Steve Balboni Award
Adam Dunn had a multi-tiered problem this season. The first is that while he has always struck out a lot, he set a new career high with whiffs in more than 35 percent of his plate appearances, following a similar increase last year that took him from 26 percent to 30 percent. So he is making much less contact than he was just two years ago. Add to that when he did make contact, he did much less with the contact. His percentage of fly balls that went for home runs cratered, ending at less than half his career rate. His infield fly percentage skyrocketed. And as a result of these things, his BABIP fell a lot as well. So while 177 strikeouts in 496 PA wasn’t his only problem, it contributed to making his .159/.292/.277 possible.
Austin Jackson isn’t awful as his defense in center is good and he has some secondary skills, but the whole package is compromised by his proclivity for strikeouts with the Tigers regular fanning 181 times in 668 PA. .249/.317/.374.
Miguel Olivo was retired on strikes 140 times in 507 PA. Not coincidentally, he ended the season batting .224/.253/.388 for the Mariners. He was an out machine in a lineup that desperately needed base runners.
Three true outcomes
Mark Reynolds finished with 37 home runs, tied with Albert Pujols for sixth in baseball. He walked 75 times, which tied him for 20th. And he struck out 196 times, second to only Drew Stubbs. This is the Mark Reynolds we know and love.
Curtis Granderson went 41-85-169 in 691 PA.
Mike Stanton went 34-70-166 in 601.
Jose Bautista’s 43-132-111 in 655 PA was remarkable. He led the majors in home runs and walks.
Keppinger went 6-12-24 in 400 PA for the Astros and Giants.
Josh Harrison of the Pirates went 1-3-24 in 204 PA.
A.J. Pierzynski went 8-23-33 in exactly 500 PA.
Juan Pierre posted a 2-43-41 in 711 PA.
Every year at the end of the year I recount and compare the records of baseball teams with those of the NBA and NFL. The NFL is a fun comp because they play almost exactly one-tenth of the schedule MLB plays. The NBA plays approximately half a baseball schedule, unless they are in a lockout and play no schedule whatsoever.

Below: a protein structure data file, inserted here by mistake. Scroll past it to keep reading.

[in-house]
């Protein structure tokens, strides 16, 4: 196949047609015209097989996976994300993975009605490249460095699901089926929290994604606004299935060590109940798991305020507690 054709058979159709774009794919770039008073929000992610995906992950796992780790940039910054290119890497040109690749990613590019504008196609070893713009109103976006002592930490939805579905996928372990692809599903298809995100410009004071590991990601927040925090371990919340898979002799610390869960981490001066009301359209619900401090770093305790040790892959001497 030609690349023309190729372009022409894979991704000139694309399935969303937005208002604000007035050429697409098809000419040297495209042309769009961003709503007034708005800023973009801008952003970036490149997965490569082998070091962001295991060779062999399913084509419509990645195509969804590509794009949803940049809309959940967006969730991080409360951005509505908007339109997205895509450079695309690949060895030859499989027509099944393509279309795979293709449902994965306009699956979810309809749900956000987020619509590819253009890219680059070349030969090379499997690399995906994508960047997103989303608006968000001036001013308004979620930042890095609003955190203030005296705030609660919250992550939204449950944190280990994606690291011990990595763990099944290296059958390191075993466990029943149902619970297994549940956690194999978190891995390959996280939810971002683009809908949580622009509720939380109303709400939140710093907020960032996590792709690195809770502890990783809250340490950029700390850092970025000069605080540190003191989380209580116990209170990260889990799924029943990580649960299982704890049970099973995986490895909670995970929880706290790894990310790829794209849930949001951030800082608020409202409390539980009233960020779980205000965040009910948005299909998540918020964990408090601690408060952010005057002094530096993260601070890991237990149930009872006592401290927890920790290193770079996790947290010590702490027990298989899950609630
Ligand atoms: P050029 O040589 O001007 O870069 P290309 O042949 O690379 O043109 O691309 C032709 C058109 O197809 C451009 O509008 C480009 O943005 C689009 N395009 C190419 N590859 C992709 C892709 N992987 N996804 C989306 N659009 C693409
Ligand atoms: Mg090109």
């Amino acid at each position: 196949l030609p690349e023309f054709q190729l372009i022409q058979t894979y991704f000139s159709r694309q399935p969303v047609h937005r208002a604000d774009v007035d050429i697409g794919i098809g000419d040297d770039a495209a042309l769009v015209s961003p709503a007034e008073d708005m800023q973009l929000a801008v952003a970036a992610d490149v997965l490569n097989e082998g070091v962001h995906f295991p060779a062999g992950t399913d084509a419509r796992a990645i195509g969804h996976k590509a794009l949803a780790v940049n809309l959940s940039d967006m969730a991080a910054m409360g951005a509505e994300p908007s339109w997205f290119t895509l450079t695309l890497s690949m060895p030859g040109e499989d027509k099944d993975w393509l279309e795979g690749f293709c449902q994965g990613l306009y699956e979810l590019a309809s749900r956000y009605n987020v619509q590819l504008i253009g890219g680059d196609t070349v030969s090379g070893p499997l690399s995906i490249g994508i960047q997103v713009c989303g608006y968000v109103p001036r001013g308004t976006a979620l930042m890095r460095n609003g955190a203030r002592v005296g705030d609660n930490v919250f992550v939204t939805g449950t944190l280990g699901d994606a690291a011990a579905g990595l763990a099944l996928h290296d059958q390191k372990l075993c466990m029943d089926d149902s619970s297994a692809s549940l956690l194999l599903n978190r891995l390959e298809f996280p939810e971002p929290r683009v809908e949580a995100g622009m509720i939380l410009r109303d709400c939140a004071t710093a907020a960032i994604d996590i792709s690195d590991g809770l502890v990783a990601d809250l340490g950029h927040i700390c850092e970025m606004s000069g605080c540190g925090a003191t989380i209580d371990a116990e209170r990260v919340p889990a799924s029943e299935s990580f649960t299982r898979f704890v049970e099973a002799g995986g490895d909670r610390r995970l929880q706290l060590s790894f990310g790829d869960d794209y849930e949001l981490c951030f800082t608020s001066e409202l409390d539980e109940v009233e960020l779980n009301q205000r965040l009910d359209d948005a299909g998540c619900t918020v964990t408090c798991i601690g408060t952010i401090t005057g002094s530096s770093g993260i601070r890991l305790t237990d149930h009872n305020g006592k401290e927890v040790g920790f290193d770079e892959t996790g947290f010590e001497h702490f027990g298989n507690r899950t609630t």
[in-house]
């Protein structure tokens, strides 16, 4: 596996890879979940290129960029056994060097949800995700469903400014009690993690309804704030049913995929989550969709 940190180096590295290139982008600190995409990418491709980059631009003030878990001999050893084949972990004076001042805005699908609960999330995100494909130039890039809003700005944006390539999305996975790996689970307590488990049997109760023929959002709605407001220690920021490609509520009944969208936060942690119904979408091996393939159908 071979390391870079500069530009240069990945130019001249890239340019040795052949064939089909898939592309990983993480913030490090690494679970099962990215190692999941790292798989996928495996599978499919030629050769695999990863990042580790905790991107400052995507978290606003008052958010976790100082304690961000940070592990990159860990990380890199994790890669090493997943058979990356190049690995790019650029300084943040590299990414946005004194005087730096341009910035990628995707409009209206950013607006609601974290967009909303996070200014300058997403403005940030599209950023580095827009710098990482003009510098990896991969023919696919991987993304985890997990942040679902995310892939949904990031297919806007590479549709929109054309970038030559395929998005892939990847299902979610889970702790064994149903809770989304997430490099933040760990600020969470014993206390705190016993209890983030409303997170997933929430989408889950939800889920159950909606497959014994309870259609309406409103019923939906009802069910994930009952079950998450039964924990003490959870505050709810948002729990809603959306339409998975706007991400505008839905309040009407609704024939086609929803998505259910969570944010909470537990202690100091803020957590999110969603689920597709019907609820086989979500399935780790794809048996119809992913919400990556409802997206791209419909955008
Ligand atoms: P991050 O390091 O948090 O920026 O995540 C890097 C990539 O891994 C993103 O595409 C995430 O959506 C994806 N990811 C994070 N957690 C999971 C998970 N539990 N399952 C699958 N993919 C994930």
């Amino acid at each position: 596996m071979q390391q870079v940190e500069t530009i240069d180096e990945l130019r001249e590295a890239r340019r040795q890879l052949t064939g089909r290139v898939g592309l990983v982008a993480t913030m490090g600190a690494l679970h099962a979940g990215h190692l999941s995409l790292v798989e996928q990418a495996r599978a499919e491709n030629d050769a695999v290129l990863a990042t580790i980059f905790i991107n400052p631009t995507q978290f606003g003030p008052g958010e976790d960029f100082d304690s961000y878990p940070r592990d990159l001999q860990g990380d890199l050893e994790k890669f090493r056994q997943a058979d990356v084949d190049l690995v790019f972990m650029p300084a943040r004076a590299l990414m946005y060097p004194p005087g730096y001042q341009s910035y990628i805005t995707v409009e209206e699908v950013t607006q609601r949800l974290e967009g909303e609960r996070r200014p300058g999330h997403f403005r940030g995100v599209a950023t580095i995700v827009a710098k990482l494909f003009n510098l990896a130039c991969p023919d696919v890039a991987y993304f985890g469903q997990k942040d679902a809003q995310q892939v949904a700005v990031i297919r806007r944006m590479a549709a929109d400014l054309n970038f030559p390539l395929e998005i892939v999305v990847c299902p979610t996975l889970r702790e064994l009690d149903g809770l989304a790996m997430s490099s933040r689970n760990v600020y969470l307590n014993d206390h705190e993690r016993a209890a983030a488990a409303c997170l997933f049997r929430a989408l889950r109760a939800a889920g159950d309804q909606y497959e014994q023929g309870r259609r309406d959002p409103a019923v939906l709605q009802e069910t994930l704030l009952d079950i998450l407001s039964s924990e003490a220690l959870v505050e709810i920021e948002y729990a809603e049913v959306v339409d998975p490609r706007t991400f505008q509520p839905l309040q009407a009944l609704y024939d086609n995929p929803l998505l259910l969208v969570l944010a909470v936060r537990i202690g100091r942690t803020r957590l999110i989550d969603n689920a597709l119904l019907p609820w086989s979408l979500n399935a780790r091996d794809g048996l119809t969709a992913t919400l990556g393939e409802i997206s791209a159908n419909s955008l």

The best record in baseball this season belonged to Philly, who went 102-60 while the worst was the Astros, who went 56-106. The Astros actually won a series in September at home against the Phillies, beating Roy Oswalt and Cole Hamels and outscoring the Phillies 10-4. They were swept in the other series against Philadelphia but the season’s run differential between the two clubs was 21-25 in favor of Philly. Baseball is the true sport of any given Sunday, or Tuesday, or Wednesday.
This was the equivalent of the best and worst NFL teams going 10-6 and 6-10. I hesitate to think of what chaos that would bring the NFL’s tie-breaking system when it was time to figure out which 12 teams make the playoffs. In the NBA, that would be a spread of 52-30 and 28-54.
In the NFL, the best record belonged to the New England Patriots at 14-2, the equivalent of a major league team going 140-22. Carolina went 2-14, which is a winning percentage worse than that achieved when the Cleveland Spiders were the de facto farm team of the St Louis Perfectos.
The Chicago Bulls boasted the NBA’s best record, equivalent to a 122-40 record in baseball. The hapless Minnesota Timberwolves went the equivalent of 34-128. The two squads played twice with Chicago winning both by a combined score of 221-173.
It also bears mentioning that we had significant upwards and downwards movement within the standings. Going all in provided the Brewers with a starting pitching infusion and a 19 game improvement in their records. The Snakes did them one better by going from 65 wins and the second worst record in the NL to 94 wins and a playoff spot as the NL West champion.
On the other side, we had the Twins going from 94 to 63 wins, from first to worst. The Padres went from 90 wins to 71.